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Controversy in Washington over Biden’s Pick for US Special Representative for Iran

Controversy in Washington over Biden’s Pick for US Special Representative for Iran

Monday, 25 January, 2021 - 09:30
Robert Malley (second from right) attends negotiations of the Iran nuclear deal in Vienna in 2015. AFP file photo

Media leaks have said US President Joe Biden intends to appoint Robert Malley, president of the International Crisis Group and former Obama administration’s national security advisor on the Middle East, as the new US Special Representative for Iran.


The possibility of Malley’s appointment stirred fears among US parties who oppose reentering a nuclear deal with Iran. These concerns stem from a belief that Biden is seeking to hire back almost all individuals that worked with the Obama administration on achieving the 2015 nuclear agreement.


Many have warned that Biden would be committing a massive foreign policy blunder if he moves forward with appointing Malley.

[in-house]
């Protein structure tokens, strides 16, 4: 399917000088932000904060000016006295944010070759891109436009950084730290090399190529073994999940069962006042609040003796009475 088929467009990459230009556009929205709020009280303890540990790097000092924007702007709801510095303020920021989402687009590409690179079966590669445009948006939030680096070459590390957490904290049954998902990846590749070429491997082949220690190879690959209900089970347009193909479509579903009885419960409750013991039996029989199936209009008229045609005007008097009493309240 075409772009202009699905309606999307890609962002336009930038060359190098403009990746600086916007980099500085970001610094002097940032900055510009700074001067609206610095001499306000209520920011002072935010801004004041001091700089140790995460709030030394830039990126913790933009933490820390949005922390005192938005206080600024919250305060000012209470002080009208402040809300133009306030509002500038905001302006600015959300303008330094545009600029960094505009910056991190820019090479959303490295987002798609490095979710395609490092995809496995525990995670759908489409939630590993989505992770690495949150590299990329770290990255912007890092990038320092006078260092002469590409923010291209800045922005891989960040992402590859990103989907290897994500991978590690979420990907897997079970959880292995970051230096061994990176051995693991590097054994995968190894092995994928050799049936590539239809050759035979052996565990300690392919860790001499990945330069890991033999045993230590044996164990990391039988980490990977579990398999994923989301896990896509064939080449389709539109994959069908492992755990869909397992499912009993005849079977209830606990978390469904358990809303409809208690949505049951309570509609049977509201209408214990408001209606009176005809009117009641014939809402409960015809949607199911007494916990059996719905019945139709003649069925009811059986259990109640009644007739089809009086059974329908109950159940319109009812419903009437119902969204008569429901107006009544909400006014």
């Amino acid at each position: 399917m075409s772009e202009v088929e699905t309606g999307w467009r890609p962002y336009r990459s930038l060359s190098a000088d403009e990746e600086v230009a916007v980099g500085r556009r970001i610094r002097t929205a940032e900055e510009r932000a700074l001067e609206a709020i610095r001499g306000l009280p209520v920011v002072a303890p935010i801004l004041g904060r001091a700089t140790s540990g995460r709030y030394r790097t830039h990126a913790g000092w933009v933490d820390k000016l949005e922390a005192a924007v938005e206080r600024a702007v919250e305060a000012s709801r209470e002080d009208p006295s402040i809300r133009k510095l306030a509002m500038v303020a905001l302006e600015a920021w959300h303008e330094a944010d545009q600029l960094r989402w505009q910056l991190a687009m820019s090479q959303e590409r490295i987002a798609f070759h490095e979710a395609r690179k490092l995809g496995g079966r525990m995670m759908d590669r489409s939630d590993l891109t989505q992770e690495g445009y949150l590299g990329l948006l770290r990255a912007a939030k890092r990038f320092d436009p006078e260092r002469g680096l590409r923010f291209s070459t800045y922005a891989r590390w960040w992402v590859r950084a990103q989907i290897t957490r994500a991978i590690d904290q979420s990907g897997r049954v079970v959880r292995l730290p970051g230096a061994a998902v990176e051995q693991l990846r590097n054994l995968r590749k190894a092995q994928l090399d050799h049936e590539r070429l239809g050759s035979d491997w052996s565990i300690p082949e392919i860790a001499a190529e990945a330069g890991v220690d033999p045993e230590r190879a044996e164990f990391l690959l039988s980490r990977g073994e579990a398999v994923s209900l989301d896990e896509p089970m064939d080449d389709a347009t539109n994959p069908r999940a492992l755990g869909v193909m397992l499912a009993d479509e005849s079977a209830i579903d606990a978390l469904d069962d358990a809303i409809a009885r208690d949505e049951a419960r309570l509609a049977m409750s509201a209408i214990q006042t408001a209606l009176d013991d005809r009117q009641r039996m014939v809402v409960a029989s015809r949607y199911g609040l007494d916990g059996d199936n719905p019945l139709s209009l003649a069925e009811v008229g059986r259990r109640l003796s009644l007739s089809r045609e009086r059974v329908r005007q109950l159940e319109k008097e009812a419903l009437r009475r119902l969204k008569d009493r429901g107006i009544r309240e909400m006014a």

Nevertheless, some have defended the potential candidate as a perfect fit for the position given the good relations he enjoys among circles connected to the Obama administration.


If picked, Malley will replace Elliott Abrams, who last year replaced Brian Hook.


The Biden administration has acknowledged its desire to renegotiate an agreement with Iran that guarantees that the latter does not acquire a nuclear weapon. New diplomacy would also address Iran’s ballistic missile program and its destabilizing activities in the Middle East.


US National Security Adviser Jake Sullivan and Biden’s pick for secretary of state, Anthony Blinken, have made statements in the last few days to confirm that the new US administration will treat Iran strictly.


Blinken and Sullivan explained that the Biden administration is in no rush to reenter the nuclear deal with Iran and will not lift sanctions formerly imposed on the cleric-led country by the Trump administration.


The nominee for top diplomat said he would seek a “longer and stronger” nuclear agreement with Iran.


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